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LAVERNE G. GITT v. RICHARD E. MYERS AND JEAN ANN MYERS (12/21/79)

filed: December 21, 1979.

LAVERNE G. GITT, EXECUTRIX OF THE ESTATE OF CHARLES M. GITT, DECEASED
v.
RICHARD E. MYERS AND JEAN ANN MYERS, APPELLANTS



COUNSEL

Morrison Williams, York, for appellants.

Timothy Paul Ruth, York, for appellee.

Wieand, Robinson, and Louik, JJ.*fn* Wieand, J., files a concurring statement. This decision was reached prior to the death of Robinson, J.

Author: Robinson

[ 273 Pa. Super. Page 313]

This is an appeal from the refusal of the lower court to open a judgment by confession entered upon a promissory note containing a cognovit clause against the appellants, Richard E. Myers and Jean Ann Myers, his wife. The note, in the amount of $10,749.00, was executed and delivered by appellants to the appellee, Laverne G. Gitt, Executrix of the Estate of Charles M. Gitt, deceased, on May 16, 1973 in payment for 3,580 shares of the capital stock of Color Systems, Incorporated, which had been sold and delivered by the appellee to appellants on May 14, 1973. The note was payable in twenty-four (24) successive monthly installments of $50.00 each and a final installment of $9,549.00. Appellants made installment payments of $250.00, but defaulted on the other payments. Judgment was entered on the note on May 24, 1973.

In order to successfully petition to open a confessed judgment, a defendant must act promptly and aver a meritorious defense. Wenger v. Ziegler, 424 Pa. 268, 226 A.2d 653 (1967); Greenwood v. Kadoich, 239 Pa. Super. 372, 357 A.2d 604 (1976); Cheltenham National Bank v. Snelling, 230 Pa. Super. 498, 326 A.2d 557 (1974).

The lower court held that the appellants could not prove the defense alleged by parol evidence and refused to open the judgment. We agree and affirm.

The appellants allege that the transaction was a sale and purchase of the stock, except that it was agreed that the source of the payments was to be from funds received by Richard E. Myers from Color Systems, Inc. because that was the only way Myers could get money and if Color Systems,

[ 273 Pa. Super. Page 314]

Inc. failed the stock was to be transferred back to the Estate of Charles M. Gitt and all payments would cease. The appellants allege that under the agreement no more payments are due on the note, that the stock should be returned to the Gitt Estate, and that the judgment is not a lien on appellants' property except the stock. They contend that the note on which the judgment was entered has terminated and that the rights of the parties have ceased, except the right of Gitt's Estate to get the stock back. The answer denied the allegations of the petition that any such contract was made and alleges specifically that no such contract was even discussed or entered into, and that the only contract was the promissory note on which the judgment was entered. The petition to open does not state whether the alleged agreement relied on by the petitioners was oral or written but it is apparent from appellants' depositions that it was not in writing.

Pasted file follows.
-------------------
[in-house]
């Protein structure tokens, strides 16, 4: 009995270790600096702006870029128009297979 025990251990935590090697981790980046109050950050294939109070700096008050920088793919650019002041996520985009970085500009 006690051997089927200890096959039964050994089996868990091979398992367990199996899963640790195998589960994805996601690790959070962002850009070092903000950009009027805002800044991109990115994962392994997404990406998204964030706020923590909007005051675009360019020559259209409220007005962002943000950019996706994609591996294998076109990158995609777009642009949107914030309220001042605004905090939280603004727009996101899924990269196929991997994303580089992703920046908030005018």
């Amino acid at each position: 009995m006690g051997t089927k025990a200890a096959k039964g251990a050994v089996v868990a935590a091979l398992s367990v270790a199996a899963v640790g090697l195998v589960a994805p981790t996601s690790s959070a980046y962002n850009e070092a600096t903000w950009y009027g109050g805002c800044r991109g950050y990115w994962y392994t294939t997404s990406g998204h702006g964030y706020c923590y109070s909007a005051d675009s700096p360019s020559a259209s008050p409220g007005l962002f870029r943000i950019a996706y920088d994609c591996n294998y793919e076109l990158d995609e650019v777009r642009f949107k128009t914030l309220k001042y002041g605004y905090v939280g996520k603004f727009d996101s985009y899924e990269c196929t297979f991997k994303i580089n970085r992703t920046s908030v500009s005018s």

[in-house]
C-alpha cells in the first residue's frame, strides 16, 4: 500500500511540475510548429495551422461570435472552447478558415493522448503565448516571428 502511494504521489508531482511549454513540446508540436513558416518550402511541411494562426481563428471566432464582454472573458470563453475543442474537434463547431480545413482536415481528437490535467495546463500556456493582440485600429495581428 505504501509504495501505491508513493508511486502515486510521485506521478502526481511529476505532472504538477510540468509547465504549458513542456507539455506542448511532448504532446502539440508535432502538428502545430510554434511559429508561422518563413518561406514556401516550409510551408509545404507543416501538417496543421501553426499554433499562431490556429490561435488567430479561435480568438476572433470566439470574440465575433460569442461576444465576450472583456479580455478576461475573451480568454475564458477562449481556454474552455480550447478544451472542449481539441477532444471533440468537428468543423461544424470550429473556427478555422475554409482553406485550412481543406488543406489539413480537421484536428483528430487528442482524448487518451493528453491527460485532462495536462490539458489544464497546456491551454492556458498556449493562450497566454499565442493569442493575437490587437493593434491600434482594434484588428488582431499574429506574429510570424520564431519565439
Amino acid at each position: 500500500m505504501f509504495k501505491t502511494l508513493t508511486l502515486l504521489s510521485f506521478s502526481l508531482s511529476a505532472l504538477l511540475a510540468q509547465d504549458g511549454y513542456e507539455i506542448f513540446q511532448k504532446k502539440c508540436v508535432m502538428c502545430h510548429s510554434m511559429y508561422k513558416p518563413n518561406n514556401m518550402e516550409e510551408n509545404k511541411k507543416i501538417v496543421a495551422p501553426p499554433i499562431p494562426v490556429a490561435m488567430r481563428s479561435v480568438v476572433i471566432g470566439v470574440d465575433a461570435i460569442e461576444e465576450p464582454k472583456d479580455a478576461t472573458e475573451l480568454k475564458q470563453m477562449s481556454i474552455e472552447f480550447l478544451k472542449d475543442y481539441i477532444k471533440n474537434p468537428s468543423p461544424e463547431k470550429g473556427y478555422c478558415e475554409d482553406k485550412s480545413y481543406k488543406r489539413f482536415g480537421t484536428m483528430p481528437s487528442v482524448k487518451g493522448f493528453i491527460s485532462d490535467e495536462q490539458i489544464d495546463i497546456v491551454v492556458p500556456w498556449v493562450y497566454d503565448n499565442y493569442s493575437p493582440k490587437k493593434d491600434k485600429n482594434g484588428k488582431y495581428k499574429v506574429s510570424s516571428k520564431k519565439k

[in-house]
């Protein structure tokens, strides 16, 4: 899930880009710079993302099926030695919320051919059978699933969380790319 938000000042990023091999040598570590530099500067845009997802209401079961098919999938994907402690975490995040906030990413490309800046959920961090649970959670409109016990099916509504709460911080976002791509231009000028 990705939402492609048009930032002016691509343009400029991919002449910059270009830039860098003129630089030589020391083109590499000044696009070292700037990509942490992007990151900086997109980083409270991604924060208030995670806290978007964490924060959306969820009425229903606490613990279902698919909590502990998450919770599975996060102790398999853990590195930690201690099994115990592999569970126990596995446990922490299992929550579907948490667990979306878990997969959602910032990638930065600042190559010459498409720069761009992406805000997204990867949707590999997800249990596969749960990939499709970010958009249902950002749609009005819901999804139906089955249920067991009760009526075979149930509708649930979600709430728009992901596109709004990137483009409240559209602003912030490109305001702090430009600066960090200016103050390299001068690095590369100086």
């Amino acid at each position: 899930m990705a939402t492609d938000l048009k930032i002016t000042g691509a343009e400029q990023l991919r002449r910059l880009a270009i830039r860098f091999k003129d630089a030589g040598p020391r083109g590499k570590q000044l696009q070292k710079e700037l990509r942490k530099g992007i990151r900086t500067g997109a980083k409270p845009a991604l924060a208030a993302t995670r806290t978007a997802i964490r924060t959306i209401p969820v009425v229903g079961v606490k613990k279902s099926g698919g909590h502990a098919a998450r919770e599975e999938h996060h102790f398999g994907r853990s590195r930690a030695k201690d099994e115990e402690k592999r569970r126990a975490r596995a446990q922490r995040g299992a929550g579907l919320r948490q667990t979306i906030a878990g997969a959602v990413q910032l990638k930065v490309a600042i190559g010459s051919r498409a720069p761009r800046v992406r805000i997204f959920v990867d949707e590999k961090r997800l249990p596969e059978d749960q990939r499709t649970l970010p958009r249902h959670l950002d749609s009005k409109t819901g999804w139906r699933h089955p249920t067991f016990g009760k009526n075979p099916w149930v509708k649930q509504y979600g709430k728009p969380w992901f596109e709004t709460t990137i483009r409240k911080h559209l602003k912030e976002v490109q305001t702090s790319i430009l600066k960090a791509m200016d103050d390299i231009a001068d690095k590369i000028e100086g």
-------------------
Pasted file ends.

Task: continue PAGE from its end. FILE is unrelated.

It is well settled in this Commonwealth that the parol evidence rule applies to the obligations set forth in a promissory note. See Scott v. Bryn Mawr Arms, 454 Pa. 304, 312 A.2d 592 (1973); Dunn v. Orloff, 420 Pa. 492, 218 A.2d 314 (1966); United Refining Co. v. Jenkins, 410 Pa. 126, 189 A.2d 574 (1963); Speier v. Michelson, 303 Pa. 66, 154 A. 127 (1931); Manley v. Manley, 238 Pa. Super. 296, 357 A.2d 641 (1976). The promissory note in this case is clear, comprehensive and complete on its face. What was stated of the note in Speier v. Michelson, supra, 303 Pa. 60, 72, 154 A. 127, 128, describes the note upon which judgment was entered here: The note in suit presents an unqualified promise to pay to a designated person, at a particular time, a given amount of money. The contract is absolute and complete on its face, and sufficiently comprehensive to embody the aim and object of the parties. They selected a negotiable note as the means best adapted to express their respective relations to each other. When they did this, they intended it to embrace all the essential features that enter into such writing, otherwise they would have resorted to a different form of instrument."

[ 273 Pa. Super. Page 315]

It is the contract expressed by the promissory note on which judgment was entered here that is the agreement of the parties. The limitation or enlargement of any of its provisions by an alleged oral agreement which varies, modifies, or destroys the terms of the instrument is prohibited by the parol evidence rule. Second National Bank of Reading v. Yeager, 268 Pa. 167, 111 A. 159. The landmark decision in Pennsylvania on the parol evidence ...


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